In the wine industry, we tend refer to "sales" and "marketing" in the same vein, often using the terms interchangeably. We create "sales and marketing plans", appoint Directors of "Sales and Marketing" and generally know that we need both functions to operate successfully. However, there exists a good deal of confusion regarding the purpose and specific activities accorded to each activity. While the two should work in tandem, it is important to understand that sales and marketing are not one and the same. Marketing is a distinct value creating function.
Two years ago I created a workshop entitled "Driving Sales with Marketing-Driven Strategies" that I've since had the pleasure of presenting to a few wine industry organizations. During the introduction, I point out that the title of the presentation was chosen mindfully -- it presupposes that sales and marketing are two distinct functions. I then show two simple images: a leather shoe and a crowded room. The leather shoe represents sales, which closes the deal -- literally moving inventory out of the winery and through the channels of distribution and creating revenue. The crowded room symbolizes marketing -- a function that creates value by driving demand for wines and makes it easier to move those boxes.
Let us examine a different example, a tasting room: sales closes the deal -- it is a "here and now" activity; but first, marketing attracts the customers to the winery and requires a longer term outlook. Without marketing, the role of a sales person is rendered much more difficult. There are more outbound than inbound calls, a steeper slope and a heavier bag. And without sales, the marketing role is much less effective since wines rarely sell themselves. The challenge is that many wineries do not have the budget to hire two full-time people, one overseeing sales, another heading up marketing. So it is even more important that the roles of each function are well understood and that appropriate time is allocated to both.
One of the primary responsibilities of a marketing manager is to identify the winery's compelling story. This story, a critical aspect of the brand, should identify the winery's four "D"s - what is desirable, distinctive, deliverable and durable. These characteristics define uniqueness, which is critical for achieving a defendable and strong positioning in a very crowded and competitive marketplace. The next responsibility should be to create or polish the winery's vision, mission, key talking points (and proof for each) and identify the segments it's targeting in the sales channel. Part of doing so well involves a competitive analysis of wineries that occupy the chosen position and defining particular internal strengths and weaknesses, and external opportunities and threats (the SWOT analysis).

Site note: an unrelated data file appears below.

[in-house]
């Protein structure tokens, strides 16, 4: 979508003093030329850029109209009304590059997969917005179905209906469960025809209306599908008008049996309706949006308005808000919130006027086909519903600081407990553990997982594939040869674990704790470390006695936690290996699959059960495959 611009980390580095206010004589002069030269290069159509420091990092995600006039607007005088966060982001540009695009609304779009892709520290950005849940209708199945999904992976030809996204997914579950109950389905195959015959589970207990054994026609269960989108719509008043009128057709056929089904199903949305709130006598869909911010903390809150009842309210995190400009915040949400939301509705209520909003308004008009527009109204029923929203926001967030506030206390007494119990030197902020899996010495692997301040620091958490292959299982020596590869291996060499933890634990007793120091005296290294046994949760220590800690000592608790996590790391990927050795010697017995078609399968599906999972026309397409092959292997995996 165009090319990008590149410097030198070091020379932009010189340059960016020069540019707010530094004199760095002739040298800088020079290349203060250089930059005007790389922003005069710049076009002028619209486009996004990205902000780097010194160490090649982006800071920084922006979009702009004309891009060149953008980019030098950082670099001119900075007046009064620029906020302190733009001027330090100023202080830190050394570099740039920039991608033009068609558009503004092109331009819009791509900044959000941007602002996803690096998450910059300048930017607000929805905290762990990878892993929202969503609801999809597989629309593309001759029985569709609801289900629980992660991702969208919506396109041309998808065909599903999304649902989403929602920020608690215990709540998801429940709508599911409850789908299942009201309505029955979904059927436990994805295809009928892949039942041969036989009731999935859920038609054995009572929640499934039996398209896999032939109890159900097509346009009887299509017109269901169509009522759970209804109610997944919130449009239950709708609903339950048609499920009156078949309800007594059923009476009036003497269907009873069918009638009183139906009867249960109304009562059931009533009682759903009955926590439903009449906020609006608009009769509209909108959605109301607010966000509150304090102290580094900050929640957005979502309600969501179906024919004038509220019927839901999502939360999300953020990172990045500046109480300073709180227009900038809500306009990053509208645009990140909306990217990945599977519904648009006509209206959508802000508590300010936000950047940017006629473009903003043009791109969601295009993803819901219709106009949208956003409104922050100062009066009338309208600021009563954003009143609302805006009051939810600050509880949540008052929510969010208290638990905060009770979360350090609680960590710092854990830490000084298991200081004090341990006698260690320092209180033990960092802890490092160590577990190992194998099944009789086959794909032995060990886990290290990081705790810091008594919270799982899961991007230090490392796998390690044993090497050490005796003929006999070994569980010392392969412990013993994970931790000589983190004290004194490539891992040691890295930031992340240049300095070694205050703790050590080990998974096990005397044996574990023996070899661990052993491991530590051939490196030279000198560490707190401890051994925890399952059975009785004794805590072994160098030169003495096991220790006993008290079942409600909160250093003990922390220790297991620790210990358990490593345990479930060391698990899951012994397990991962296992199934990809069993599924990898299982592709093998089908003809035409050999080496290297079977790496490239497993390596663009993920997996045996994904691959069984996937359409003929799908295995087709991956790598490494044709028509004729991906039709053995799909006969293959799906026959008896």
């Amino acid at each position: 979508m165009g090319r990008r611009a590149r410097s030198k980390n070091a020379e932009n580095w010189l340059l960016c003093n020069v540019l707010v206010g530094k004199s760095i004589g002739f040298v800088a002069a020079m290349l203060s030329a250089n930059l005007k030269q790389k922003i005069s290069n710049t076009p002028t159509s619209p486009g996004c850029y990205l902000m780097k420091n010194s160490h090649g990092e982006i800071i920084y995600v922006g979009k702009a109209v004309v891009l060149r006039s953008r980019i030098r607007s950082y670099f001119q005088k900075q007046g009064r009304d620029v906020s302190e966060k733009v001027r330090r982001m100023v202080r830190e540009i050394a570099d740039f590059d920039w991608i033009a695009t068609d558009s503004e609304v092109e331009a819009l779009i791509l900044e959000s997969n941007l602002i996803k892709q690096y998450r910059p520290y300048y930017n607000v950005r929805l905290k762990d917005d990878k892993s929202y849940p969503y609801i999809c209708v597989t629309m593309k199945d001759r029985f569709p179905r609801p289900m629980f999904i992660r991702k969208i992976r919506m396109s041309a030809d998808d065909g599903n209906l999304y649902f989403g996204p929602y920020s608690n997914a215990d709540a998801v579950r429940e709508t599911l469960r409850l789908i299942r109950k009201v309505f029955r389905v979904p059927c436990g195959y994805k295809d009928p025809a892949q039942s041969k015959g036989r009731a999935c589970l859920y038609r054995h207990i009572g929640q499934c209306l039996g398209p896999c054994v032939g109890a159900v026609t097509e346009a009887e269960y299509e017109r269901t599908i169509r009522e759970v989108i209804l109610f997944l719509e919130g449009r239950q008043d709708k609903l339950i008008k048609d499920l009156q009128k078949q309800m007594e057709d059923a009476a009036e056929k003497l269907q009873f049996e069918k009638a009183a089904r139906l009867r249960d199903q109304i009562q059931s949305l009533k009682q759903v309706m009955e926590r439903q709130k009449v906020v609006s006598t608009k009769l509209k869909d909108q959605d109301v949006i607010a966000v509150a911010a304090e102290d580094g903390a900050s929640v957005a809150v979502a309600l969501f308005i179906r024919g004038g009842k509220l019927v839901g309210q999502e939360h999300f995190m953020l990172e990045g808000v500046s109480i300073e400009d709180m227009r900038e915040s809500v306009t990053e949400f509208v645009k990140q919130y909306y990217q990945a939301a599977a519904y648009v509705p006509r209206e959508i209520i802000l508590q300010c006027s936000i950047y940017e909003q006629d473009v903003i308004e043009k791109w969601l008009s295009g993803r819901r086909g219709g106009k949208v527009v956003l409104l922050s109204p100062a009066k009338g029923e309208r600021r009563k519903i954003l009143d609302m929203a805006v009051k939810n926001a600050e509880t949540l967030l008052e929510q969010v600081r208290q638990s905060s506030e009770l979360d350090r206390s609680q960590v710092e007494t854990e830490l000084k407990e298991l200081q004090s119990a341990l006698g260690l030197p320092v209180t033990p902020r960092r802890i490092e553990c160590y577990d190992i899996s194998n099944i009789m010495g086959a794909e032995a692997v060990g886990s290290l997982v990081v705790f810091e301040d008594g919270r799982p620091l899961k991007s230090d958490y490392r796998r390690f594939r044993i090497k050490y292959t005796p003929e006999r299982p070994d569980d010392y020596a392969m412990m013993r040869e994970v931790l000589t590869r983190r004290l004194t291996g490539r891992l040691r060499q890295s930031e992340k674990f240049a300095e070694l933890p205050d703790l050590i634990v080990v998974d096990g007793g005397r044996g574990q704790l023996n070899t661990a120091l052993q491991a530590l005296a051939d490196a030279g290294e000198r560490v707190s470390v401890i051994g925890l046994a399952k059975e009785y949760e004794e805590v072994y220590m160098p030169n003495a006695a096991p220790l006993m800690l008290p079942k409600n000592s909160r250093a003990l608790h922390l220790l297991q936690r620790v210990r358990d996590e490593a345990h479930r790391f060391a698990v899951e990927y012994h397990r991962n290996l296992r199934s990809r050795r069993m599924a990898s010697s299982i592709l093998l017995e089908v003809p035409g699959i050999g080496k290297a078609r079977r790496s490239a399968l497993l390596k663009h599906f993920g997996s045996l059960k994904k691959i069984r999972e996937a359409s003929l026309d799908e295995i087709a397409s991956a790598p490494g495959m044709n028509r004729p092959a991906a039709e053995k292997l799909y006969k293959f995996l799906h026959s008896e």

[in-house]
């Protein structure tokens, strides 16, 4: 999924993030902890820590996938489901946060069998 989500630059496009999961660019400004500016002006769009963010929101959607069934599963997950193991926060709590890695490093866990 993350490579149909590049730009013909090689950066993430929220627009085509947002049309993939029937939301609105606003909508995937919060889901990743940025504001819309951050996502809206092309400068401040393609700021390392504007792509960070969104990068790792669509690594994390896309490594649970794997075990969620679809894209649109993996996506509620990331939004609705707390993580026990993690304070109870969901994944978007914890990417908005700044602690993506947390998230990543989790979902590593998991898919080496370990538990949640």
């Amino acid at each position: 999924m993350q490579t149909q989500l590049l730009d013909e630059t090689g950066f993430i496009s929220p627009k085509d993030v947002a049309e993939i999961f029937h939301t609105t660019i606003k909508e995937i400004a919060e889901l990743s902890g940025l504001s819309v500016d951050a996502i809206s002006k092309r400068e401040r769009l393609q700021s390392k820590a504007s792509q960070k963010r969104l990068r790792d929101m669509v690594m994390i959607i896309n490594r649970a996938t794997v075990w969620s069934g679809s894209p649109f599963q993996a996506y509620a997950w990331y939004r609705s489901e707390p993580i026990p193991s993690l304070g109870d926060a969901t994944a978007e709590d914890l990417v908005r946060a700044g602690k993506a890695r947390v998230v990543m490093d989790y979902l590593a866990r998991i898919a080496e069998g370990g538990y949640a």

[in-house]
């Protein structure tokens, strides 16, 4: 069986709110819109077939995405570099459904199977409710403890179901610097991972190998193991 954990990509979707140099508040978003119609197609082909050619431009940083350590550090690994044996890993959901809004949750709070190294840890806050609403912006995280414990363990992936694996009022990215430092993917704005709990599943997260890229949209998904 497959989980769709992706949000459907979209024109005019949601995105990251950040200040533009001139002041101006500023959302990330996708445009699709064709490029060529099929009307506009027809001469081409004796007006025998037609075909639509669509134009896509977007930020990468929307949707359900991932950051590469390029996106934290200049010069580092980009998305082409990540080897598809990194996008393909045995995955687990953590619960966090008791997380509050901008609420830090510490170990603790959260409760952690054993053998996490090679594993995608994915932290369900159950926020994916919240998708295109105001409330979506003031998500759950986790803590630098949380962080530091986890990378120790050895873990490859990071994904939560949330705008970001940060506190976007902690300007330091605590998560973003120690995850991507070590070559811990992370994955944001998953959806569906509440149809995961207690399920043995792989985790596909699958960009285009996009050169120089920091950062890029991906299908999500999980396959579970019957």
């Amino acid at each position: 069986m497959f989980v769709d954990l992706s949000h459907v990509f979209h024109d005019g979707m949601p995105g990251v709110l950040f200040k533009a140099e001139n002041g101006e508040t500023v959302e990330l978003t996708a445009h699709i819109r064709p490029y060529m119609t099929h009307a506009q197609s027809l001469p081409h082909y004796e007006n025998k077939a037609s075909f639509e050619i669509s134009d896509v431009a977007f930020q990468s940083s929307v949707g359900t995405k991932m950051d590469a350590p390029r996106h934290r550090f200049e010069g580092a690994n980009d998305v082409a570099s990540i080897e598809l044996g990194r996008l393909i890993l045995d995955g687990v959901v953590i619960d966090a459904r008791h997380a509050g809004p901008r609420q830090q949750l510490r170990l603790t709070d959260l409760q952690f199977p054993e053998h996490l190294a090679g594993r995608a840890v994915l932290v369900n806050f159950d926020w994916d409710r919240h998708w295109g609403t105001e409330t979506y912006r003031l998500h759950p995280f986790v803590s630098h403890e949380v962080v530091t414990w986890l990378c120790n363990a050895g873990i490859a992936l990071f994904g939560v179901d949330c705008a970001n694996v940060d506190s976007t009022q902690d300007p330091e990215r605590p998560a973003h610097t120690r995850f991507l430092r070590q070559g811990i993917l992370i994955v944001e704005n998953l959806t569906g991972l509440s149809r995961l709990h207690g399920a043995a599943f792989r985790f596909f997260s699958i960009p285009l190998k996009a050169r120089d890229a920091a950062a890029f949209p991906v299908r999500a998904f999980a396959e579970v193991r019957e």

At this point a nascent winery will start thinking about assets including all visual and written communication including packaging, website, press kit, e-blasts, brochures, etc. For an existing winery, this is the time to review those assets to make sure that they do the following: 1) tell the story consistently and in a compelling manner, and 2) appeal to the identified target segment(s).
The next step in a marketing-driven sales strategy is to create a plan to tell the winery's compelling story. The traditional four P's of the marketing mix provide the beginning of a framework -- product, price, place and promotion. The first two traditional P's must be defined as part of the winery offering. The third, Place, is the one most related to sales. It should answer the questions of what channels and markets, as well as specific breakdown between wholesale, direct-to-consumer and direct-to-trade in each. "Place" is essentially where a winery will tell its story. The fourth P, Promotion, is often the "fun" part. It defines the combination of tactics including events, ads, online activity, media relations, trade relations, programming, promotional materials, etc.
There are some newer P's including People, Process and Physical evidence that work very well in the wine industry, which necessarily has a hospitality and customer service focus. A good winery marketing plan will include specific strategies for engaging and training the right people, creating systems and processes for customer service, etc. and producing a location, whether online or virtual, that includes physical elements that speaking to the winery's particular story.
The final and ongoing stage of marketing-driven sales strategy is to aim for continuous improvement. The Processes created by marketing should determine exactly who is doing what, define how compliments and complaints are handled, and provide for a set of key winery metrics. Internal performance reviews and annual surveys of key audiences are methods used to assess good standing and provide feedback for improving operations.
Marketing can only succeed in its true value creating role when it is performed at the strategic level. Confusing marketing with sales diminishes a winery's optimum operations and misses opportunity for both short-term deal making and long-term value creation.